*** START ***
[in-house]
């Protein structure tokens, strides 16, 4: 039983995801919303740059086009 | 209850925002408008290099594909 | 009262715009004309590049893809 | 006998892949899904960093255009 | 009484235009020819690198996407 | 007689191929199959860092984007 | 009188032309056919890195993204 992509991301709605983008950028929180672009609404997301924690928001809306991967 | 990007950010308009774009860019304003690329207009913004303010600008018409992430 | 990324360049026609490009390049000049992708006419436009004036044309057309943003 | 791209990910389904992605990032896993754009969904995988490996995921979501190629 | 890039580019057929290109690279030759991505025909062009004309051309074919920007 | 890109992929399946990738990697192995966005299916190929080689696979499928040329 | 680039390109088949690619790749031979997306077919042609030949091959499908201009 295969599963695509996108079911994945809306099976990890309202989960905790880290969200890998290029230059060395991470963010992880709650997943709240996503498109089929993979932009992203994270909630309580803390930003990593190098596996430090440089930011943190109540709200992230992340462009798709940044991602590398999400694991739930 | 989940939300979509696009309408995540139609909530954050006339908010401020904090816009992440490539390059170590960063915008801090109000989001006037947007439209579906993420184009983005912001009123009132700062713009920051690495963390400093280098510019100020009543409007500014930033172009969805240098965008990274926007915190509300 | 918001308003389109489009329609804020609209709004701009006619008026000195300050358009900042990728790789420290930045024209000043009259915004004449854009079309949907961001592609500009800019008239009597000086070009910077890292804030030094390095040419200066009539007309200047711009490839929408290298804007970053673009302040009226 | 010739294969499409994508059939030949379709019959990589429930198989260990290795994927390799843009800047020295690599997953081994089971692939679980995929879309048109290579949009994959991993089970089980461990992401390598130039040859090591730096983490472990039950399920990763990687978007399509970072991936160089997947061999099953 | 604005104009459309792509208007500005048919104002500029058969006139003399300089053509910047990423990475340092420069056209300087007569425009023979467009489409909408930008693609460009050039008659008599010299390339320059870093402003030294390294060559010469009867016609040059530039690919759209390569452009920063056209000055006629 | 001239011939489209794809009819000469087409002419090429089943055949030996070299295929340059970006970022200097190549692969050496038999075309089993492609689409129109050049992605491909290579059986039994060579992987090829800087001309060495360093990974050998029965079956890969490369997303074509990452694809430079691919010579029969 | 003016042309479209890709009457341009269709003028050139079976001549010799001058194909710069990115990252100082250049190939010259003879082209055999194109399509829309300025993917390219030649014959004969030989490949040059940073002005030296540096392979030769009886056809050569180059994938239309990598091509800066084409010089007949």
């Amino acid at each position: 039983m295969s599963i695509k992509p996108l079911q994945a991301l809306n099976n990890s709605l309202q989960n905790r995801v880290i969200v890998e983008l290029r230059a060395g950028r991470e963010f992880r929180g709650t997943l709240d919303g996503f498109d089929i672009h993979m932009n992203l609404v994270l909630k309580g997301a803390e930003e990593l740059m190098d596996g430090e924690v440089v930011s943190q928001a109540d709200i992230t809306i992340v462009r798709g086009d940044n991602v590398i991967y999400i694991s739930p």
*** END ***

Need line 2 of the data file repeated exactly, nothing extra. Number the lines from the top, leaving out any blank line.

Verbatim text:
């Protein structure tokens, strides 16, 4: 039983995801919303740059086009 | 209850925002408008290099594909 | 009262715009004309590049893809 | 006998892949899904960093255009 | 009484235009020819690198996407 | 007689191929199959860092984007 | 009188032309056919890195993204 992509991301709605983008950028929180672009609404997301924690928001809306991967 | 990007950010308009774009860019304003690329207009913004303010600008018409992430 | 990324360049026609490009390049000049992708006419436009004036044309057309943003 | 791209990910389904992605990032896993754009969904995988490996995921979501190629 | 890039580019057929290109690279030759991505025909062009004309051309074919920007 | 890109992929399946990738990697192995966005299916190929080689696979499928040329 | 680039390109088949690619790749031979997306077919042609030949091959499908201009 295969599963695509996108079911994945809306099976990890309202989960905790880290969200890998290029230059060395991470963010992880709650997943709240996503498109089929993979932009992203994270909630309580803390930003990593190098596996430090440089930011943190109540709200992230992340462009798709940044991602590398999400694991739930 | 989940939300979509696009309408995540139609909530954050006339908010401020904090816009992440490539390059170590960063915008801090109000989001006037947007439209579906993420184009983005912001009123009132700062713009920051690495963390400093280098510019100020009543409007500014930033172009969805240098965008990274926007915190509300 | 918001308003389109489009329609804020609209709004701009006619008026000195300050358009900042990728790789420290930045024209000043009259915004004449854009079309949907961001592609500009800019008239009597000086070009910077890292804030030094390095040419200066009539007309200047711009490839929408290298804007970053673009302040009226 | 010739294969499409994508059939030949379709019959990589429930198989260990290795994927390799843009800047020295690599997953081994089971692939679980995929879309048109290579949009994959991993089970089980461990992401390598130039040859090591730096983490472990039950399920990763990687978007399509970072991936160089997947061999099953 | 604005104009459309792509208007500005048919104002500029058969006139003399300089053509910047990423990475340092420069056209300087007569425009023979467009489409909408930008693609460009050039008659008599010299390339320059870093402003030294390294060559010469009867016609040059530039690919759209390569452009920063056209000055006629 | 001239011939489209794809009819000469087409002419090429089943055949030996070299295929340059970006970022200097190549692969050496038999075309089993492609689409129109050049992605491909290579059986039994060579992987090829800087001309060495360093990974050998029965079956890969490369997303074509990452694809430079691919010579029969 | 003016042309479209890709009457341009269709003028050139079976001549010799001058194909710069990115990252100082250049190939010259003879082209055999194109399509829309300025993917390219030649014959004969030989490949040059940073002005030296540096392979030769009886056809050569180059994938239309990598091509800066084409010089007949």